Five fashion lessons from the late Orie Rogo Manduli
By KEILLA OKARI |
1 month ago
We all hope that the day the curtains close on this chapter of our earthly lives, we would have lived and lived well. Well enough to be remembered, to be mourned, to be missed.
Some pray for a pompous sendoff while others simply hope that the few who had loved them would gather around in silent prayer, holding hands within muffled cries never ready to say their goodbyes.
The recent death of fashion icon, feminist voice and political disruptor Orie Rogo Manduli has been felt from the corners of her hometown in Maseno to the very steps of State House where the President remembered her as a bold leader, mentor and champion for women empowerment.
Manduli was many things; a true pioneer and trail blazer. But her most defining characteristic was her ability to command a room through her fashion looks. Whether it was a political rally or a TV interview, it was certain that she would turn necks and send tongues wagging.
Today we celebrate her life, well lived while drawing lessons from her stylish displays.
Her larger-than-life personality fit her larger-than-life sense of fashion perfectly. She was a force of nature, one to be reckoned with.
She would piece the most elaborate head gears with large sunglasses, intricately printed voluminous Kitenge dresses, layered jewellery; occasionally draping fabric over her shoulder to match her outfit. She proved that the phrase ‘less is more’ was not in her vocabulary. Oh My! How she did it flawlessly!
Manduli is the template for the rich auntie aesthetic that many are striving for today. She must have owned the most enviable chest of accessories.
Her necklaces would drape over her dresses and her bangles and rings were statement pieces. She would rarely make a debut without her framed designer sunglasses, her ears were adorned by pearls on a regular basis teaching us that outfits are incomplete without accessories.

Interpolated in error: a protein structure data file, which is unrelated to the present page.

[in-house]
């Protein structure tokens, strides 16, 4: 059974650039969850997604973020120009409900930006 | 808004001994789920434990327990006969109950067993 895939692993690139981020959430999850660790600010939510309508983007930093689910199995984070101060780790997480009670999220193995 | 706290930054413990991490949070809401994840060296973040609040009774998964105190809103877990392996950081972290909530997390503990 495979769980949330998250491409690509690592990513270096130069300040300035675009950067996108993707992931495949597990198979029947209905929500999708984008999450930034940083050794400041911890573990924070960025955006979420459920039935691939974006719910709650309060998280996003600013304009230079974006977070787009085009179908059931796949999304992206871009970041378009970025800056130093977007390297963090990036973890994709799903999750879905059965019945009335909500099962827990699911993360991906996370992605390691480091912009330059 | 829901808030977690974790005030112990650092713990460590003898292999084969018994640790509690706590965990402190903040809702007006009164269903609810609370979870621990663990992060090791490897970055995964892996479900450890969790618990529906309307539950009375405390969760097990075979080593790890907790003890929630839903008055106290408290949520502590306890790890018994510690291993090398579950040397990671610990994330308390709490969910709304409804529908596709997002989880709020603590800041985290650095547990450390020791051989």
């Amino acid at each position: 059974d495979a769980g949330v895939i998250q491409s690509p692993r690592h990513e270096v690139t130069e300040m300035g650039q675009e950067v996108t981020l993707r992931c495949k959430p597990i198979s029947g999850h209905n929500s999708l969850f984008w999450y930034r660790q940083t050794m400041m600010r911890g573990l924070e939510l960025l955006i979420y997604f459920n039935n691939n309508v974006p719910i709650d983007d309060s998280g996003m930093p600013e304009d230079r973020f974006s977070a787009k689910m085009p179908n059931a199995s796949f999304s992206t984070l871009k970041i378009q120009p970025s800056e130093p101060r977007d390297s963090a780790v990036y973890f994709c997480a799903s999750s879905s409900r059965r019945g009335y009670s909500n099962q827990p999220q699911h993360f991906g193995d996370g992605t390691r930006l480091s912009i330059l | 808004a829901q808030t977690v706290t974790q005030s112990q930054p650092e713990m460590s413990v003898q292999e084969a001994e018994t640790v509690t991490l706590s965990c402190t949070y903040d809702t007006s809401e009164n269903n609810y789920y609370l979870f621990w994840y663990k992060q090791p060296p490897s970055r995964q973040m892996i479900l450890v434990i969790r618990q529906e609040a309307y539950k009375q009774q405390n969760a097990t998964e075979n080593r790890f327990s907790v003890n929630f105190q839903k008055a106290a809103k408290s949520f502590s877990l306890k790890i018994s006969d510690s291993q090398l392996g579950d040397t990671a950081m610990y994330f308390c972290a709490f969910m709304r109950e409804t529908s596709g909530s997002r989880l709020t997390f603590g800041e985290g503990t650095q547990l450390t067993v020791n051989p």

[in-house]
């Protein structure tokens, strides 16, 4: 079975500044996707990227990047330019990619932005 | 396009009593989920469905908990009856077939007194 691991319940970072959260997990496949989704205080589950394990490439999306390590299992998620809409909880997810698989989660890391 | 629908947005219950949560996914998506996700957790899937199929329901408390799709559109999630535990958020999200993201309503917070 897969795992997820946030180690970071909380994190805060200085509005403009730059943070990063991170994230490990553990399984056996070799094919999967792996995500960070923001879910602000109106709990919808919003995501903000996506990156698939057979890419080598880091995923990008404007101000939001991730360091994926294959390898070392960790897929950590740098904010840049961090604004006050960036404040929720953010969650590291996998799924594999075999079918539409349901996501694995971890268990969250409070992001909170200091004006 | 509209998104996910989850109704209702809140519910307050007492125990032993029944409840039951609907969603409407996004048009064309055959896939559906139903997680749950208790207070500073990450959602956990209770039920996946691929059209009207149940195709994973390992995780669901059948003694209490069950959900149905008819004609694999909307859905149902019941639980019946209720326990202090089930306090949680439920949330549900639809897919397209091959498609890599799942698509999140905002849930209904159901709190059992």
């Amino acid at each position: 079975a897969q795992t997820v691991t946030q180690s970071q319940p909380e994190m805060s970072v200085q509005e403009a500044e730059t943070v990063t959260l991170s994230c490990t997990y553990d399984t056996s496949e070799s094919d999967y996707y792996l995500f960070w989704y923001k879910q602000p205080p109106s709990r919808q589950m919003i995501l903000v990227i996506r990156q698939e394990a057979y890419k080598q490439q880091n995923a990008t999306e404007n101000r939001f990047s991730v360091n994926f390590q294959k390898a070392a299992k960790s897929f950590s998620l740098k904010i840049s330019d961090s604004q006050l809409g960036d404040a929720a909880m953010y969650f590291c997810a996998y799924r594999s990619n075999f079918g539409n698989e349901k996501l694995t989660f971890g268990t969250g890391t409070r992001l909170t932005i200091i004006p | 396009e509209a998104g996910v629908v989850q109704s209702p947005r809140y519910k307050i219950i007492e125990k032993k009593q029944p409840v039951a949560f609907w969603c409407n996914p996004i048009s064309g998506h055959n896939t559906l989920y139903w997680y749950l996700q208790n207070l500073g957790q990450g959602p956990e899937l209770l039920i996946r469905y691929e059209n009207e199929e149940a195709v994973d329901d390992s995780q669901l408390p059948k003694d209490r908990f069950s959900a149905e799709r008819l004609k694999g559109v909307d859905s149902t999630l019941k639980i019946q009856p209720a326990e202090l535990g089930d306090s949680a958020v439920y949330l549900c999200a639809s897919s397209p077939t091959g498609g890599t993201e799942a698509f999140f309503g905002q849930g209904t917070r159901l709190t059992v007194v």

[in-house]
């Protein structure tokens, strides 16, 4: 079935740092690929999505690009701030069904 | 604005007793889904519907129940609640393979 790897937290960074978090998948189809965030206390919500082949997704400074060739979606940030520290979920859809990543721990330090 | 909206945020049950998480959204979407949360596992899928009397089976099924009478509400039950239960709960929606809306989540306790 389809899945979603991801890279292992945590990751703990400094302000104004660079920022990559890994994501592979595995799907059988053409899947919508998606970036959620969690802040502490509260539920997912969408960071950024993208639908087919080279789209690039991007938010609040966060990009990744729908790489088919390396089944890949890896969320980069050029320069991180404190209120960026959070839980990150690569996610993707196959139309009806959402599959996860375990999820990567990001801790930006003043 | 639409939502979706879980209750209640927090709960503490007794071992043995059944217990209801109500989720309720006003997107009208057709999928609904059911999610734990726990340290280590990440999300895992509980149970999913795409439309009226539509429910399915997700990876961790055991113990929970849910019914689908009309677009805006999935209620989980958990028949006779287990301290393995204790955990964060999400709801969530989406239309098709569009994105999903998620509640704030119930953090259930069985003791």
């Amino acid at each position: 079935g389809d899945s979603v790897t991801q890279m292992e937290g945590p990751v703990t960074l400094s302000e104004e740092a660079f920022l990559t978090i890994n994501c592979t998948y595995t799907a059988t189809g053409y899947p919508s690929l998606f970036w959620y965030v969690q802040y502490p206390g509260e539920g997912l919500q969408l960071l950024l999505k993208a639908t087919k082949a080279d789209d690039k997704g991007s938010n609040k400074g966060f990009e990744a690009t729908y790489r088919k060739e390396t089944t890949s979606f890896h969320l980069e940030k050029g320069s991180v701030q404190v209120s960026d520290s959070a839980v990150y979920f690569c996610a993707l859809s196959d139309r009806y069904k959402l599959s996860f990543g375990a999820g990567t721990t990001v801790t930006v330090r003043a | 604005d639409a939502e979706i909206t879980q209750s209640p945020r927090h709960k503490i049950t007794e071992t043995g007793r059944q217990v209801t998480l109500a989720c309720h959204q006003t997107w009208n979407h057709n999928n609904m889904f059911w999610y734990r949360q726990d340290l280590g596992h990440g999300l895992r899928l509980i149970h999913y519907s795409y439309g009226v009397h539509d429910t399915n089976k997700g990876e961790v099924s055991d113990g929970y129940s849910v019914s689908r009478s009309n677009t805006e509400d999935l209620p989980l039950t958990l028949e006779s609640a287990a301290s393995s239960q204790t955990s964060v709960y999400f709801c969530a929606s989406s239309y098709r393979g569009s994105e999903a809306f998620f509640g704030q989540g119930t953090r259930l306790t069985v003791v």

The late icon had an undeniable sense of identity. Her entire presence was heard, seen and felt. She was her own woman, before she was anything for anyone else, a politician, a mother, a wife, she was everything for herself first.
This showed in her outfits. They mirrored her confidence, flamboyance and authenticity as an African woman.
She often wore dresses made from the Kitenge fabric, which is a custom African fabric showing us the power in our heritage and the pride we should exhibit while wearing authentic, African clothing.
Manduli’s outfits were carefully thought out. She complemented the colours on her dresses to her head gear. If she was wearing a blue dress, she would complement it with a blue head gear.
If it was a brown dress, you could be certain that her head gear would be brown teaching us that complementing features added a cohesive element to our outfits, making them automatically stylish.
To truly make a statement, you have to stand out. Manduli’s impressive selection of head gears was the surprise to all her outfits.
They defined her style expression and added pomp and elegance to her dresses. They are what we remember about her famous looks and surely, what will we miss the most.
Confessions: He never helps around the house and I can’t deal anymore
By CHRIS HART
Teaching your children financial discipline when they are young
By GRAHAM KAJILWA
Confessions: My friends broke up and now they are compelling me to pick a side
By CHRIS HART
Buying in bulk: Have you been sold a lie?
By GRAHAM KAJILWA
Intimacy should last seconds: Understanding your man between the sheets
Between The Sheets
By BELDEEN WALIAULA
Cindy Orwa: My love for fashion saw me quit my job to start business
By BONIFACE MITHIKA
Meet Kenya’s Mbeki Mwalimu charming fans on Netflix
By KIRSTEN KANJA
Pregnancy: Alcohol, cigarettes during pregnancy can cause cleft lips
By SAADA HASSAN
Kim Kardashian collaborates with luxury label Fendi